A random tidbit on non random data

I recently was talking with somebody who felt that TrueCrypt hidden volumes were the bee knees. The scenario they used, and which I myself have read ‘musings’ about, involved a laptop carrying sensitive corporate data being seized by customs. Laptop drive gets “reviewed”, secret container is not seen, and laptop passes as normal and uninteresting. Big deal. Bigger deal is if you have 007 style data and that guy in the uniform is pretty certain you have it as well. My colleagues version of the story ends with an almost hollywood style style exhalation of breath and cinematic zoom out to the hero walking out the door. That’s not how it would probably pan out…

Truecrypt volumes, which are essentially files, have certain characteristics that allow programs such as TCHunt to detect them with a high *probability*. The most significant, in mathematical terms, is that their modulo division by 512 is 0. Now it is certainly true that TrueCrypt volumes do not contain known file headers and that their content is indistinguishable from random, so it is difficult to definitively prove that certain files are TrueCrypt volumes. However their very presence can demonstrate and provide reasonable suspicion they contain encrypted data.

The actual math behind this is interesting. TrueCrypt volume files have file sizes that are evenly divisible by 512 and their content passes chi-square randomness tests. A chi-square test is any statistical hypothesis test in which the sampling distribution of the test statistic is a chi-square distribution* when the null hypothesis is true, or any in which this is asymptotically true. Specifically meaning that the sampling distribution (if the null hypothesis is true) can be made to approximate a chi-square distribution as closely as desired by making the sample size large enough.

So what does this all mean? Really nothing for us normal people. For those whom I have built custom STSADM containers for securing your backups and exports, your data is still secure and will stay that way indefinitely. For those running across the border. A forensic analysis will reveal the presence of encrypted data, TrueCrypt volumes or otherwise, but not much more. Sometimes that’s enough to start asking questions or poking further. With the forensic tools, not the dentistry kit.

* A skewed distribution whose shape depends on the number of degrees of freedom. As the number of degrees of freedom increases, the distribution becomes more symmetrical.

http://www.truecrypt.org/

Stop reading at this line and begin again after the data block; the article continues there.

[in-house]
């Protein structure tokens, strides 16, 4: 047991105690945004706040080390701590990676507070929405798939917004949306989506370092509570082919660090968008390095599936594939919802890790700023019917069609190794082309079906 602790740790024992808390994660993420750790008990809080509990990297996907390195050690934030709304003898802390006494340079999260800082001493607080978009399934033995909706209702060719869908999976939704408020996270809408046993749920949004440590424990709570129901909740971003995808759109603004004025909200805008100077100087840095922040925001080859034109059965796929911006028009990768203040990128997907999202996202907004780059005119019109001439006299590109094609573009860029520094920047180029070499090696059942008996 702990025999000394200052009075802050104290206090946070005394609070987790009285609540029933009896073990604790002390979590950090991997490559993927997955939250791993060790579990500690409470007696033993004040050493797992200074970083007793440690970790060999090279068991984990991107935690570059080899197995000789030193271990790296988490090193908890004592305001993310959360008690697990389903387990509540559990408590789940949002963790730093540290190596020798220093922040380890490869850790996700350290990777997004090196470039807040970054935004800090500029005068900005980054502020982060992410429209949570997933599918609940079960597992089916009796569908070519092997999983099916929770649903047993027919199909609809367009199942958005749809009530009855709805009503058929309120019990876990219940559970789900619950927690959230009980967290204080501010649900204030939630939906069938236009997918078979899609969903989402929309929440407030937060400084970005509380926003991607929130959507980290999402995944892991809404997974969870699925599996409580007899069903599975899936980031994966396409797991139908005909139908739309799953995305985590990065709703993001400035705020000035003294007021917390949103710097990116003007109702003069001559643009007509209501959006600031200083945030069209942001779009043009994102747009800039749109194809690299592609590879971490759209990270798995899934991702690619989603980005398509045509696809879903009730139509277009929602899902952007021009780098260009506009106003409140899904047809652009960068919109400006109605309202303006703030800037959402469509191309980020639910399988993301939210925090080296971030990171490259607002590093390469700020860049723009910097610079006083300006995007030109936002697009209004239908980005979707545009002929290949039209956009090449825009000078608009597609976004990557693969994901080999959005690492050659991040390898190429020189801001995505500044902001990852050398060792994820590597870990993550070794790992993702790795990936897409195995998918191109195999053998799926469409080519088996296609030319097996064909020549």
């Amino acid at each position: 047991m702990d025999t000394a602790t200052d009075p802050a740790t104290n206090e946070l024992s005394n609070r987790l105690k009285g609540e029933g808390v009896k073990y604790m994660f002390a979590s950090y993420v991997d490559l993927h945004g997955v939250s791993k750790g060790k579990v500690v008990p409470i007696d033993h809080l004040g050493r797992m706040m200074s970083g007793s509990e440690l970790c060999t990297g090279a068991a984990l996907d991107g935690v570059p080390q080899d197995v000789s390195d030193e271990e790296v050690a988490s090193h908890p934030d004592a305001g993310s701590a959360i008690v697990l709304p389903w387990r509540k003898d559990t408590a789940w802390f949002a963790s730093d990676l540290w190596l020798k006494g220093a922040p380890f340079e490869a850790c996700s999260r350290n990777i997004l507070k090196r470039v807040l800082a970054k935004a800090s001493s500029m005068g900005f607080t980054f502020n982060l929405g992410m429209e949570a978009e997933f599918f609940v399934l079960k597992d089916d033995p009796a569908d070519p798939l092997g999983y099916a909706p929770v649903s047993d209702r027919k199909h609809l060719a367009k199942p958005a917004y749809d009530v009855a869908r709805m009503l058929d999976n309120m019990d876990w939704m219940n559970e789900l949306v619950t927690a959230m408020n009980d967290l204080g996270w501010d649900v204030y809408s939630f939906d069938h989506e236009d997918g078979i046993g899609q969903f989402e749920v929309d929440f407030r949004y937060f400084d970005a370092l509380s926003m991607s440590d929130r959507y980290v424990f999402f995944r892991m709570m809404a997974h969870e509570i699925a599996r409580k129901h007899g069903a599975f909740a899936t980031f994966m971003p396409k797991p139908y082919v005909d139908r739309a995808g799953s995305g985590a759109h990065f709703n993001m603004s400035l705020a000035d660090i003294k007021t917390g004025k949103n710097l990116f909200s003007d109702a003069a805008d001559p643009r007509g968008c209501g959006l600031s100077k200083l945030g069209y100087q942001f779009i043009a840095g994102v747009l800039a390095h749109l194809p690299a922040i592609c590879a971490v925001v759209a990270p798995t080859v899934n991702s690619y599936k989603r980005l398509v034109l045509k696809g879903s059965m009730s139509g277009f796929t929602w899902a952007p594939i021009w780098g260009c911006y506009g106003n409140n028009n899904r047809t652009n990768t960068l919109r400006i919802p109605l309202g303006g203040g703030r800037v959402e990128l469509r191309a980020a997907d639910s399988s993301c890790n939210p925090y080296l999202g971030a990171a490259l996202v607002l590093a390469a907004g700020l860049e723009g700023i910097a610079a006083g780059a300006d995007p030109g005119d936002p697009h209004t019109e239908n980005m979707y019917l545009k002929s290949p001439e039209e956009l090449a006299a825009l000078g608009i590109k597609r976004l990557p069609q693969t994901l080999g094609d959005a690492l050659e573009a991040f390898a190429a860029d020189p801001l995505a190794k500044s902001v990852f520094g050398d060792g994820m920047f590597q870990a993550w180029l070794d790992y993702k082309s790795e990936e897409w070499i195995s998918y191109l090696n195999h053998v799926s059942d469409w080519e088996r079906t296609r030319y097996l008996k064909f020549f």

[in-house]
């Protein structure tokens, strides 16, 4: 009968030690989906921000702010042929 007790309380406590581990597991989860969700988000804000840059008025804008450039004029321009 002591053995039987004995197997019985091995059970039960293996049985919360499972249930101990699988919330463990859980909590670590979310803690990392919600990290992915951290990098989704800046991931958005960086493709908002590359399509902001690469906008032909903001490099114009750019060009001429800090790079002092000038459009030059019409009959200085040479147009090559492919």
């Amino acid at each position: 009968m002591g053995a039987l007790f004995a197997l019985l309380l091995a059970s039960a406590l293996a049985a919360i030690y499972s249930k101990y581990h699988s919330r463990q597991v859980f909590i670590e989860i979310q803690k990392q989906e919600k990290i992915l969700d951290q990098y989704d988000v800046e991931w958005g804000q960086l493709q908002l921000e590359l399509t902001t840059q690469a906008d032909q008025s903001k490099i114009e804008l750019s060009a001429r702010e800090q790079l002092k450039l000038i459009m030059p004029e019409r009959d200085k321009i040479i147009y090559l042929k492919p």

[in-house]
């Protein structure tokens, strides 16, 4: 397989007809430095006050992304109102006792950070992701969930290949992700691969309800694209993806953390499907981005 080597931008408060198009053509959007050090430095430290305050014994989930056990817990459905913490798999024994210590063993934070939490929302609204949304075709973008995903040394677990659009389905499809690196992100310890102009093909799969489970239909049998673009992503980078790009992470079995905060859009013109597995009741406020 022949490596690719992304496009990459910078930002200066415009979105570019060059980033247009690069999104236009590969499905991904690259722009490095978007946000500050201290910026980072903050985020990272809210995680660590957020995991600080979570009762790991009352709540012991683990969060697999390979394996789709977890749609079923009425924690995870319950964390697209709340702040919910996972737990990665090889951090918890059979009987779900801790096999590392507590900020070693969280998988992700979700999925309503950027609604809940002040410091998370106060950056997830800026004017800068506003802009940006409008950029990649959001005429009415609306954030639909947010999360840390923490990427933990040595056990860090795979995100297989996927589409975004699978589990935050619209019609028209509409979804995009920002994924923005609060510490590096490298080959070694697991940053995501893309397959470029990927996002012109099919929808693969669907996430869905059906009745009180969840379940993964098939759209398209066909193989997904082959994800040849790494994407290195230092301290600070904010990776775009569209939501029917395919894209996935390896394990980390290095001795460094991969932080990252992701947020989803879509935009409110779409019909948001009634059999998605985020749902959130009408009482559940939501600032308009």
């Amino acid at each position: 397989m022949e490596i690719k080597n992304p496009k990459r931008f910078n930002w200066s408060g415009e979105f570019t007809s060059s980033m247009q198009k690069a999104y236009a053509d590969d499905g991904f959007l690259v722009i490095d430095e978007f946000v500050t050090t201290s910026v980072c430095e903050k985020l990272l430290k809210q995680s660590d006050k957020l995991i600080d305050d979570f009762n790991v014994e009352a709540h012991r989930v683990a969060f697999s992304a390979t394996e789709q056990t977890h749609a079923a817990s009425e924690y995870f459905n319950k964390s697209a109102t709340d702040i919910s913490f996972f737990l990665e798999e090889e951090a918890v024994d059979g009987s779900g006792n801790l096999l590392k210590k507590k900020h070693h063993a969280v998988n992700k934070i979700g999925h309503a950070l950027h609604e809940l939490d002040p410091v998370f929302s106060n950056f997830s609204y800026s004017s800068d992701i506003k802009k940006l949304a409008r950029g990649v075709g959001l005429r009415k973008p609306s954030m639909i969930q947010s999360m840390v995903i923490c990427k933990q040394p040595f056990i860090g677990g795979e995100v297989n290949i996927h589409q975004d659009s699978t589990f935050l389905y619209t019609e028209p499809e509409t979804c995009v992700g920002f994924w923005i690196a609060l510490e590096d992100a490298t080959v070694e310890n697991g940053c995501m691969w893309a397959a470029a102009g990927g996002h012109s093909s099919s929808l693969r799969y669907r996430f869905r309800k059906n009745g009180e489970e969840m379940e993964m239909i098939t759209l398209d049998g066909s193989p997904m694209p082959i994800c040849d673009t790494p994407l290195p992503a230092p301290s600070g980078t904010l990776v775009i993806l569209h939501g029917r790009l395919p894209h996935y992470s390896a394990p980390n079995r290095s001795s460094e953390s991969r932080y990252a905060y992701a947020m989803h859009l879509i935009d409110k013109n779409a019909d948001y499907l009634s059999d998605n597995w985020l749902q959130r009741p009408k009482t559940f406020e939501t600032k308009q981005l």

http://16systems.com/TCHunt/

SharePoint Disaster Recovery: A moment

Disk space is cheap. We all hear and see it but plenty of you out there seem to ignore this fact. Yes, there can be a cost associated with maintaining the extra volumes in your data plan, but does there rally have to be?

Let’s face it, the average hard disk has a stated MTBF that is just ridiculous. Oft misinterpreted, and more generally misunderstood the numbers range upward of 50+ years. They are sourced roughly with the following logic. If a drive has a MTBF rating for 300,000 hours and the service life is 5 years a group of these drives should provide 300,000 hours of service before one fails. Needless to say, the unknown unknowns can interfere… The key point here is that they as a standalone device are supposed to be, and typically are, rock solid and reliable. Paired with a drive of equal properties from a different manufacturer, or if the same, from a different production batch, your odds of failure are even more reduced. Right now an external 1TB drive with USB or Firewire will run you less than $150. Buy two and you’re still under $300. Total costs for electricity ~$50 a year? That’s cheap.

Now why don’t people just hook one of these to a server, networked would be a bonuus, and add it in as an additional backup location? Some do, but they are the exception, not the norm. More than once, though sometimes it took some “cajoling”, clients of mine have seen the merits of extra, cheap, storage that STSADM can dump data securely onto and be retrieved quickly and easily. I’m a firm believer in the more baskets you have, the fewer broken eggs you have.

Needless to say you can secure these drives with something like this…

dd: clean your drive securely

Now like anybody I’m a BIG fan of wiping old drives using dd but sometimes there’s a tool out there that will do most if not all of the work for you. Cue DBAN. OR as the site says:

Darik’s Boot and Nuke (“DBAN”) is a self-contained boot disk that securely wipes the hard disks of most computers. DBAN will automatically and completely delete the contents of any hard disk that it can detect, which makes it an appropriate utility for bulk or emergency data destruction.

Complemented with TrueCrypt you will have a mighty secure setup. Possible / definite paranoia issues too… But your data will be secure. For the more command line orientated the old reliable dd if=/dev/urandom of=/dev/disk bs=1k is good enough imho. (It puts random bits in place as opposed to a regular pattern. Not that it will stand up to NSA level scrutiny but it’s more than enough for most data recovery…)

For more go to:

DBAN: http://www.dban.org/
TrueCrypt: http://www.truecrypt.org/